Office of Technology Assessment Survives First Vote

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Publication date: 
27 June 1995
Number: 
88

The Office of Technology Assessment (OTA) is still alive following
very contentious action on the House floor last week.  The outlook
for this congressional support agency remains very tentative, with
congressional leaders still pledging to eliminate it in the final
version of the appropriations bill.

OTA funding is contained in the Legislative Branch Appropriations
bill, which totals $1.7 billion in the House version of this
legislation.  When this bill, H.R. 1854, was brought to the House
floor last week it did not include OTA funding (the current budget
is $22 million.)  In opening remarks, Legislative Branch
Appropriations Subcommittee Chairman Ron Packard (R-CA) stated, "we
believe this bill is a significant step in the way of not only
balancing the budget but of showing the American people that we can
downsize, that we can right size our budget, but also that we can
modernize the Congress and make it more effective, more
efficient...."

A number of Republican and Democratic members rose in defense of
OTA.  Rep. Vic Fazio (D-CA), ranking Minority Member on the
subcommittee, criticized the majority by saying that "it proposes
eliminating the one agency that helps us sort out the fact from
fiction over increasingly technical and complex policy questions."
Fazio pointed out that total spending in this bill was $26 million
under its 602(b) allocation, or spending limit.  Rep. Curt Weldon
(R-PA) stated, "it is extremely important that we not take this
shortsighted approach to eliminate what amounts to approximately a
$22 million item...."  Weldon is chairman of the House Subcommittee
on Military Research and Development, and a senior member of the
House Science Committee.

What should have been a series of ordinary roll call votes on the
question of OTA funding was anything but routine.  Fazio offered an
amendment in support of OTA.  Rep. Amo Houghton (R-NY) offered an
amendment to the Fazio amendment to reduce OTA's FY 1996 budget to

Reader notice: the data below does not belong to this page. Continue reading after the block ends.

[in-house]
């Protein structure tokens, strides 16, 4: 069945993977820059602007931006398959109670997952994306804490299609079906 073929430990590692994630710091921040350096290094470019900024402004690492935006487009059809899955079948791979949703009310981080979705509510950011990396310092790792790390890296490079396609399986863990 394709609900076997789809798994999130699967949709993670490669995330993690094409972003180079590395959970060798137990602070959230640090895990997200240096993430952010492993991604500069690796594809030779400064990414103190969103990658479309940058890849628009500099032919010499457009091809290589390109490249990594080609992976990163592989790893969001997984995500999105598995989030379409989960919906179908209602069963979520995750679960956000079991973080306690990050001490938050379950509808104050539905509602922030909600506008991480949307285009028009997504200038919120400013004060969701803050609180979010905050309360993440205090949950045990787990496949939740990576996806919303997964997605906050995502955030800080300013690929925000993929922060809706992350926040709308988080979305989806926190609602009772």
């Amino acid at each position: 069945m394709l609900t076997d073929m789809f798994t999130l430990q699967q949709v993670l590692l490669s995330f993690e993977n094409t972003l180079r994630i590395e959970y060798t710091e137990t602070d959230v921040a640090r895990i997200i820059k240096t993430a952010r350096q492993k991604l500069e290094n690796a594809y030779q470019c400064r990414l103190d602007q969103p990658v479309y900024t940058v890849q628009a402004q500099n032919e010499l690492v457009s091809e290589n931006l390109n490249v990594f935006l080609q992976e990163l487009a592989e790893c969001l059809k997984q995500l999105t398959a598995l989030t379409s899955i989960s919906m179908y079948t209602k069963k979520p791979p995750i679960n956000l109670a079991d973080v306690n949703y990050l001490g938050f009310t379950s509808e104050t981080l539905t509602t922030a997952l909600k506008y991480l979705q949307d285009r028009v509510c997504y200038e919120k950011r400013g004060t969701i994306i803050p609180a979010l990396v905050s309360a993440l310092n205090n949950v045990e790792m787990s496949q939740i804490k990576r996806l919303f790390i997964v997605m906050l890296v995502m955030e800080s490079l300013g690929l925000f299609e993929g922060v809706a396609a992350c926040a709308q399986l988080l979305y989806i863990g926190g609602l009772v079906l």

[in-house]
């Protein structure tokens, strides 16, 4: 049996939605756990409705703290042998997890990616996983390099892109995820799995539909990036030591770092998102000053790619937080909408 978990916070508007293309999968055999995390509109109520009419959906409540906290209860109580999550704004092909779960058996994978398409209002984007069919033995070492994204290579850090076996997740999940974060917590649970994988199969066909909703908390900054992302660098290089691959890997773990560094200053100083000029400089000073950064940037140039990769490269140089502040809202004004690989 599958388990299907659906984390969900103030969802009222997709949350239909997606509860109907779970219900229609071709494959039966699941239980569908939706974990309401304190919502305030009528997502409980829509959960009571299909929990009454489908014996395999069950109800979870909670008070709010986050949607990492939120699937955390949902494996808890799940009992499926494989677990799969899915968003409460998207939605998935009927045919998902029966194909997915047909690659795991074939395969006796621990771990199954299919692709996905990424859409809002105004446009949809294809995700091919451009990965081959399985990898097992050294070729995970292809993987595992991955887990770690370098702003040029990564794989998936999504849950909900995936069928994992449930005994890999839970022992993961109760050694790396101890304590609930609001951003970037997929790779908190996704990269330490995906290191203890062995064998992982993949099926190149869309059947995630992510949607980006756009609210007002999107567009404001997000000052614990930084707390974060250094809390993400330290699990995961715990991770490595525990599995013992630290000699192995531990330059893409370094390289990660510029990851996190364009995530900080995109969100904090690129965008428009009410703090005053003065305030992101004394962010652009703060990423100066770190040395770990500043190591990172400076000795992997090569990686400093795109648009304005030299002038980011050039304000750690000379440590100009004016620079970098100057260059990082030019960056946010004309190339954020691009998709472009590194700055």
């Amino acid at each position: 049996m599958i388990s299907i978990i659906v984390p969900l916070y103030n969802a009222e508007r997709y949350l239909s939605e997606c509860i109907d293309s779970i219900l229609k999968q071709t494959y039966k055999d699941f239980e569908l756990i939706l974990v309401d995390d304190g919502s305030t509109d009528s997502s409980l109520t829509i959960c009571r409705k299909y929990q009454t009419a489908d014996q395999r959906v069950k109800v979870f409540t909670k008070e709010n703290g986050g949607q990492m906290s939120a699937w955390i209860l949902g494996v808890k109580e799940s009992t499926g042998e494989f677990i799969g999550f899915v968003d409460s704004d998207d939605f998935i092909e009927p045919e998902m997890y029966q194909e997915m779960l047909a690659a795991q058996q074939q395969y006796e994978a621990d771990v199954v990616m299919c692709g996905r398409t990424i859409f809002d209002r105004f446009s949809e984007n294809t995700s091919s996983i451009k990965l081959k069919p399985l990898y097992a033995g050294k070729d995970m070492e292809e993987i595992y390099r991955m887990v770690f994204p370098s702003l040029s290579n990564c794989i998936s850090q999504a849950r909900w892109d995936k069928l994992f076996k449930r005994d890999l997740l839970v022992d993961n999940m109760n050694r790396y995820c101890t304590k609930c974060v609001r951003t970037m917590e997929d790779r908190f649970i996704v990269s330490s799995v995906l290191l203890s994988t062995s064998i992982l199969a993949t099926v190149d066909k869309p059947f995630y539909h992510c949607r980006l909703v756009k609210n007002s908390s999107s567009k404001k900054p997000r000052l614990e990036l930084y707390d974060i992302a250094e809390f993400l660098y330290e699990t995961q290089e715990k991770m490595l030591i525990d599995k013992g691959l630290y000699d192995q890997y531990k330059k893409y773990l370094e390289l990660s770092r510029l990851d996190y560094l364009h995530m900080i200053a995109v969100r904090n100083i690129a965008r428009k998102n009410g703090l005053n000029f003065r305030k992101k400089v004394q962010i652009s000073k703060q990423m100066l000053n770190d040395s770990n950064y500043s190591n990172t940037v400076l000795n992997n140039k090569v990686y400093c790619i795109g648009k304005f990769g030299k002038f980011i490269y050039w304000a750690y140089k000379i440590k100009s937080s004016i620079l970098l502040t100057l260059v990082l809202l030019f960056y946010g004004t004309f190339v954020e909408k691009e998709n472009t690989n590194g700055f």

$15 million, and make it a part of the Congressional Research
Service of the Library of Congress.  The House then voted on
whether Fazio's amendment should be changed as suggested by
Houghton.  It agreed to do so by a vote of 228 to 201.

The House then voted on changing H.R. 1854 by this amendment.  This
vote went against the agency, members opposing by 213-214 the $15
million in OTA funding.  Democrats charged that the House
Republican leadership ignored two of their members who were
attempting to vote.  The House floor erupted into controversy, with
House Minority Leader Richard Gephardt (D-MO) later saying, "I have
been here now 19 years, and I have not in my experience seen the
depth of feeling that occurred on this particular issue
because...the thing that we all hold most dear is our ability to
represent over 500,000 people...."

The next day, House Majority Leader Dick Armey (R-TX) addressed the
House saying, "The disposition of the vote on the Fazio amendment
was entirely appropriate and conducted within the proper
parliamentary procedure of this Chamber.  Having said that, it is
also true that many Members, most especially Members on this side
of the aisle who had supported the Houghton language earlier, felt
that their victory had been snatched from them."  House leaders
agreed to vacate the contested vote from the night before.  The
House then voted 220 to 204 for the $15 million in OTA funding.

OTA's future is far from settled.  This legislation now moves to
the Senate, where the Senate Republican Conference is on record in
favor of OTA's elimination.  The Secretary of this conference is
Senator Connie Mack (R-FL), who is also chairman of the Senate
Legislative Branch Appropriations Subcommittee.  Mack has been
clear in his intention to abolish OTA.

A key vote will occur on the Senate floor when it considers this
legislation.  If the full Senate votes in support of OTA, the
agency will go into the all-important conference committee in a
much stronger position.  Tradition holds that House and Senate
conferees attempt to resolve differences in the two versions of a
bill by striking middle ground. 

The conference committee, when all is said and done, will probably
determine OTA's fate.  These committees write the final version of
a bill, and although it must return for a vote in each chamber, it
will be an up or down vote.  It is quite unusual to defeat a
conference report.  Packard has already said, "I'm going to fight
to shut it down in conference."  The degree of support in the
Senate for OTA will determine how large a fight there will be to
eliminate it.

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